Weekly Updates: Clemson Extension Agents Discuss Various Crops

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Clemson Extension agents provide updates in the The South Carolina Grower this week about the status of various crops being produced throughout the state.

Coastal Region

Zack Snipes reports, “We had a nice week of weather last week and are getting some rain this morning (10/25). Strawberry plants are arriving, and growers will be busy putting in plants this week. I’ve gotten several calls about doing plant dips to prevent disease for the upcoming season. Most growers are using Zivion but it has been somewhat hard to come by so others are using Switch. We are dipping plants so crown rot diseases don’t wipe out our crop. Speaking of wiping out our crop…DEER. Get your fences up now BEFORE you plant. We see black rot on brassicas every season but it seems particularly bad this season. Cultural practices such as crop rotation, using clean seed and transplants, and spacing plants out can help with the disease. There are no products that will help with this disease.  We had a great fall watermelon crop that will be wrapping up here shortly.

A deer fence was installed for a high deer pressure brassica field. This fence will provide an incredible return on investment. Photo from Zack Snipes.
A nice spread of cut flowers on Johns Island which reminds me that we have a cut flower production workshop next Wednesday, November 3. Register here. Photo from Zack Snipes.

Midlands

Justin Ballew reports, “We finally got our strawberry transplants in, and most are now in the ground. We still have a few to finish up and we should be done this week. Even though it is cooling off this week, don’t forget to overhead water newly-planted transplants for the first several days. Drip irrigation is often not enough in our sandy soil while the plants are trying to get established. Now is also a good time to go back through the field and check for plants that settled too much after transplanting. Gently pull them up to the correct depth and refirm the soil around them. If you are in an area with deer pressure, now is the time to put up deer fencing. Don’t wait until feeding has already begun or it will be even harder to keep the deer out of the field.”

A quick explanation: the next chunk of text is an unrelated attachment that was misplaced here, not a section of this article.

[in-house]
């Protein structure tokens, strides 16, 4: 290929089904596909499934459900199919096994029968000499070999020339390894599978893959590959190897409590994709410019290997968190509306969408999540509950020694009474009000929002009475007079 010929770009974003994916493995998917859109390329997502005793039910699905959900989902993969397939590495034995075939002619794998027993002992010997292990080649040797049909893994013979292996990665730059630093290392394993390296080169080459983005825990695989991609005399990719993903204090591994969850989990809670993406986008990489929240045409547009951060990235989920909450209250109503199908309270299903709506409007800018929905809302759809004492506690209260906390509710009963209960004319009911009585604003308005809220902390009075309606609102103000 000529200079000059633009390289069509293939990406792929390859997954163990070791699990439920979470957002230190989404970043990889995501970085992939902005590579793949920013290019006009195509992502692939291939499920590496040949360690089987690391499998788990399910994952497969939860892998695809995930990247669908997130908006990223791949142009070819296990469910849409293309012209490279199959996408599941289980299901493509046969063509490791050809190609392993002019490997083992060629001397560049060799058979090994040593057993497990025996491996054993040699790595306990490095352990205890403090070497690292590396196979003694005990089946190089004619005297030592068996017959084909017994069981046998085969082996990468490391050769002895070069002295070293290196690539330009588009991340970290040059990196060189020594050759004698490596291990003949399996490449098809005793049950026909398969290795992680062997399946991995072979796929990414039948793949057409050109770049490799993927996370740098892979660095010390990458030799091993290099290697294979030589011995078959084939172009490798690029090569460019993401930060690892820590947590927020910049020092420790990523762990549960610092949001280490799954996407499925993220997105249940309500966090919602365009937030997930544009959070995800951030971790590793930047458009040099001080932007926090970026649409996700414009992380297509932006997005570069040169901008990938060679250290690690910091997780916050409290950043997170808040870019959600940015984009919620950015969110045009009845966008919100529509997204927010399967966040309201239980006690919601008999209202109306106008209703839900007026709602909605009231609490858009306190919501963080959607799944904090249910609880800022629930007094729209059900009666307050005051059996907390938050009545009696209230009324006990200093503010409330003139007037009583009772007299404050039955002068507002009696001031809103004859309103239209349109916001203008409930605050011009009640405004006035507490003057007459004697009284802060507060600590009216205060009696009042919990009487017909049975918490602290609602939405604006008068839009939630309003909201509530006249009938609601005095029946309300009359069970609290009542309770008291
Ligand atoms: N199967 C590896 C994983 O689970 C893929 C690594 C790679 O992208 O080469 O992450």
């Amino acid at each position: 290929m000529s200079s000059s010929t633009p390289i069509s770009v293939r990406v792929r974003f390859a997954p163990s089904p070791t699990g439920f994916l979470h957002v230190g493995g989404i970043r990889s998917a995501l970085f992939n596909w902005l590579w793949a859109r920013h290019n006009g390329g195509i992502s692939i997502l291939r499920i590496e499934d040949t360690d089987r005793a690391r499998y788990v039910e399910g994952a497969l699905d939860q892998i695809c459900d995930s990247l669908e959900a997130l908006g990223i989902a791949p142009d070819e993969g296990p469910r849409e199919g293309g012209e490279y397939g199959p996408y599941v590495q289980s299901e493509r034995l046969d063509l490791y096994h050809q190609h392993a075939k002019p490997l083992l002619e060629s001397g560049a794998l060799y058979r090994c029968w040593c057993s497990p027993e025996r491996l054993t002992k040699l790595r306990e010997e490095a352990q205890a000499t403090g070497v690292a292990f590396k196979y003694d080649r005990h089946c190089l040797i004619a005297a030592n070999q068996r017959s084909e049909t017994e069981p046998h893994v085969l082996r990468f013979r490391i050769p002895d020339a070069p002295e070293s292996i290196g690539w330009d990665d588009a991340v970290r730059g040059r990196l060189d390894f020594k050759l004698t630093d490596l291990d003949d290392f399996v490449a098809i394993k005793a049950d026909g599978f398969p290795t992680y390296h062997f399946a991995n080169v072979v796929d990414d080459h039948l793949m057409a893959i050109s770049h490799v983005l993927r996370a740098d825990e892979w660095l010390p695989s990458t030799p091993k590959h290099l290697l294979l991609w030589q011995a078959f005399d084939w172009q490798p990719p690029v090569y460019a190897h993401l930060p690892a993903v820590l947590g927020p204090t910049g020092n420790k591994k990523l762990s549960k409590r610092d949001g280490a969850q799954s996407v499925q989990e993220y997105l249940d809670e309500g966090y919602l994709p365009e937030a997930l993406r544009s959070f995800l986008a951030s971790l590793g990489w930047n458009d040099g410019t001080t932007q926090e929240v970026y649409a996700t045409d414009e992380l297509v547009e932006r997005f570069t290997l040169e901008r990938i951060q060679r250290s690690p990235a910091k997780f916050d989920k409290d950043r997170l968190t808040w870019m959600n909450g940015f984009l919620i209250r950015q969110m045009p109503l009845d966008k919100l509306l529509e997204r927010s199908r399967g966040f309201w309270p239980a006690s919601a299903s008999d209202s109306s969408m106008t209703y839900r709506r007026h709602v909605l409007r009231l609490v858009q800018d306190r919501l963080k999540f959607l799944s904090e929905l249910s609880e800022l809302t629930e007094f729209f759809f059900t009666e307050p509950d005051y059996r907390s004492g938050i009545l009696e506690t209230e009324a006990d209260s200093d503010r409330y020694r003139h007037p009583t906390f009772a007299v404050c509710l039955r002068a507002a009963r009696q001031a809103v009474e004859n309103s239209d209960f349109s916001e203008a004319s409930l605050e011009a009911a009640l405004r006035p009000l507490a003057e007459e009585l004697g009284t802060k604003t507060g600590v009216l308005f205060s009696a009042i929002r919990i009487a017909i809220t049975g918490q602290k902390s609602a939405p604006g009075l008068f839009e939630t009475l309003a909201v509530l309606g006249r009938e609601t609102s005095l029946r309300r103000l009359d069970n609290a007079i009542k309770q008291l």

We finally have strawberry plants in the ground in the midlands. Photo from Justin Ballew.

Upstate

Andy Rollins reports, “We are still in the process of planting our 2022 strawberry crop. Growers are looking closely for root diseases of plants as well as leaf diseases. Many are concerned about the new disease Neopestalotiopsis (see this article). Growers need to be careful with cutoffs and bare-root planting. J rooting is a common problem. The L-shaped planting tool should be used to hold tips of roots, push plants to the proper depth, hold the crown above ground with the other hand, and push down. This last step was commonly being neglected on several farms. Roots should be straightened or cut off in the last step. We had a case of herbicide damage on turnips. Sulfentrazone (Spartan) is believed to be the culprit. This product builds in the soil, especially when used multiple years in a row. So, please be careful not to cause your own problem.”

This strawberry planting is looking good so far. Photo from Andy Rollins.
Sulfentrazone can build up in the soil over time and cause some plant damage. Be careful about using it in the same fields in successive seasons. Photo from Andy Rollins.